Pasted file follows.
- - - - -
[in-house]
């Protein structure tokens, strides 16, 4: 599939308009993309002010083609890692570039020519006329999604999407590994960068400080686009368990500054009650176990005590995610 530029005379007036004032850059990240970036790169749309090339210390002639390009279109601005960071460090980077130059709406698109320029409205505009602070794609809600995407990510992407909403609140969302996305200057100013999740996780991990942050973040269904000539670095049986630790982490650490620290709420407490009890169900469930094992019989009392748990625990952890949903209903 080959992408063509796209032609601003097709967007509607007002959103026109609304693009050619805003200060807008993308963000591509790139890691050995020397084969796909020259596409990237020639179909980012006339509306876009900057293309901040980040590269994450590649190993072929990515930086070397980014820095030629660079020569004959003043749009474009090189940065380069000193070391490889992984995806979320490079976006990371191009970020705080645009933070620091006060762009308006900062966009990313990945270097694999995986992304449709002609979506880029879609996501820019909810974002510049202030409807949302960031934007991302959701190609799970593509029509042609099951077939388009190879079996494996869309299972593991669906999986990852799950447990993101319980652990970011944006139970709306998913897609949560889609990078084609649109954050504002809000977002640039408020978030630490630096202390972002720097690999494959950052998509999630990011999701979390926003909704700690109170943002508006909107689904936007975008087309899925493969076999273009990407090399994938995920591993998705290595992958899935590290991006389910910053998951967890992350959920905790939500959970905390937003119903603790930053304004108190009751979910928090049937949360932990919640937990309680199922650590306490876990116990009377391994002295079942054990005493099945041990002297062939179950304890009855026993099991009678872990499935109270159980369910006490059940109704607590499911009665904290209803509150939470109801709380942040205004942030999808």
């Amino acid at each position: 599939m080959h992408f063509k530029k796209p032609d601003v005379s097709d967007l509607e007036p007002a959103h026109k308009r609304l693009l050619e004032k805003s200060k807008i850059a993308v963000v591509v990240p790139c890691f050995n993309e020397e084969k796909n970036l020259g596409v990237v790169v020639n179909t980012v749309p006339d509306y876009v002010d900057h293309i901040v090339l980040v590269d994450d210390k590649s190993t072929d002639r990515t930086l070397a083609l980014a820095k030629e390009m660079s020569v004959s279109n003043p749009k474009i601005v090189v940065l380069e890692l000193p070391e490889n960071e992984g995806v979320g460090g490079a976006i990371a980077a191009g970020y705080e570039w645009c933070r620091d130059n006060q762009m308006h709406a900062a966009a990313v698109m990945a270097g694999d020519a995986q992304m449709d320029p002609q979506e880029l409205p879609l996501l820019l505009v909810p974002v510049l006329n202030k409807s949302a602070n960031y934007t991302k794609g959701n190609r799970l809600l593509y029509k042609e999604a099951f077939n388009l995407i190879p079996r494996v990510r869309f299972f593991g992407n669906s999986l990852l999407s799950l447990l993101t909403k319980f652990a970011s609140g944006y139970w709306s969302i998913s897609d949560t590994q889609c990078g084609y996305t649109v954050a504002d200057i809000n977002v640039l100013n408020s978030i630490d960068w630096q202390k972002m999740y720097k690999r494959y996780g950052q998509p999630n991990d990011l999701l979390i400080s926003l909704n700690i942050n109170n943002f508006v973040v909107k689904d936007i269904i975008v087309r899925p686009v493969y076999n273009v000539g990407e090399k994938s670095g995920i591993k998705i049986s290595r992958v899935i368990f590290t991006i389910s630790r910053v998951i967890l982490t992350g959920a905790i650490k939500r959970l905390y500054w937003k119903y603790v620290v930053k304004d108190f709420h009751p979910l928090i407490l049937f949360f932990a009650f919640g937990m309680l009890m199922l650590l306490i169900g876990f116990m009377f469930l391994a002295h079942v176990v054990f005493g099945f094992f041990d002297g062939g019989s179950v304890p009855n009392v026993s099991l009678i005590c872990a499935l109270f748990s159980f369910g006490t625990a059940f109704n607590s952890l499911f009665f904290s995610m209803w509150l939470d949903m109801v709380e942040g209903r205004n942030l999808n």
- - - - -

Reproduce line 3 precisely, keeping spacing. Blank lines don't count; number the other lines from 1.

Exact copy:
């Amino acid at each position: 599939m080959h992408f063509k530029k796209p032609d601003v005379s097709d967007l509607e007036p007002a959103h026109k308009r609304l693009l050619e004032k805003s200060k807008i850059a993308v963000v591509v990240p790139c890691f050995n993309e020397e084969k796909n970036l020259g596409v990237v790169v020639n179909t980012v749309p006339d509306y876009v002010d900057h293309i901040v090339l980040v590269d994450d210390k590649s190993t072929d002639r990515t930086l070397a083609l980014a820095k030629e390009m660079s020569v004959s279109n003043p749009k474009i601005v090189v940065l380069e890692l000193p070391e490889n960071e992984g995806v979320g460090g490079a976006i990371a980077a191009g970020y705080e570039w645009c933070r620091d130059n006060q762009m308006h709406a900062a966009a990313v698109m990945a270097g694999d020519a995986q992304m449709d320029p002609q979506e880029l409205p879609l996501l820019l505009v909810p974002v510049l006329n202030k409807s949302a602070n960031y934007t991302k794609g959701n190609r799970l809600l593509y029509k042609e999604a099951f077939n388009l995407i190879p079996r494996v990510r869309f299972f593991g992407n669906s999986l990852l999407s799950l447990l993101t909403k319980f652990a970011s609140g944006y139970w709306s969302i998913s897609d949560t590994q889609c990078g084609y996305t649109v954050a504002d200057i809000n977002v640039l100013n408020s978030i630490d960068w630096q202390k972002m999740y720097k690999r494959y996780g950052q998509p999630n991990d990011l999701l979390i400080s926003l909704n700690i942050n109170n943002f508006v973040v909107k689904d936007i269904i975008v087309r899925p686009v493969y076999n273009v000539g990407e090399k994938s670095g995920i591993k998705i049986s290595r992958v899935i368990f590290t991006i389910s630790r910053v998951i967890l982490t992350g959920a905790i650490k939500r959970l905390y500054w937003k119903y603790v620290v930053k304004d108190f709420h009751p979910l928090i407490l049937f949360f932990a009650f919640g937990m309680l009890m199922l650590l306490i169900g876990f116990m009377f469930l391994a002295h079942v176990v054990f005493g099945f094992f041990d002297g062939g019989s179950v304890p009855n009392v026993s099991l009678i005590c872990a499935l109270f748990s159980f369910g006490t625990a059940f109704n607590s952890l499911f009665f904290s995610m209803w509150l939470d949903m109801v709380e942040g209903r205004n942030l999808n």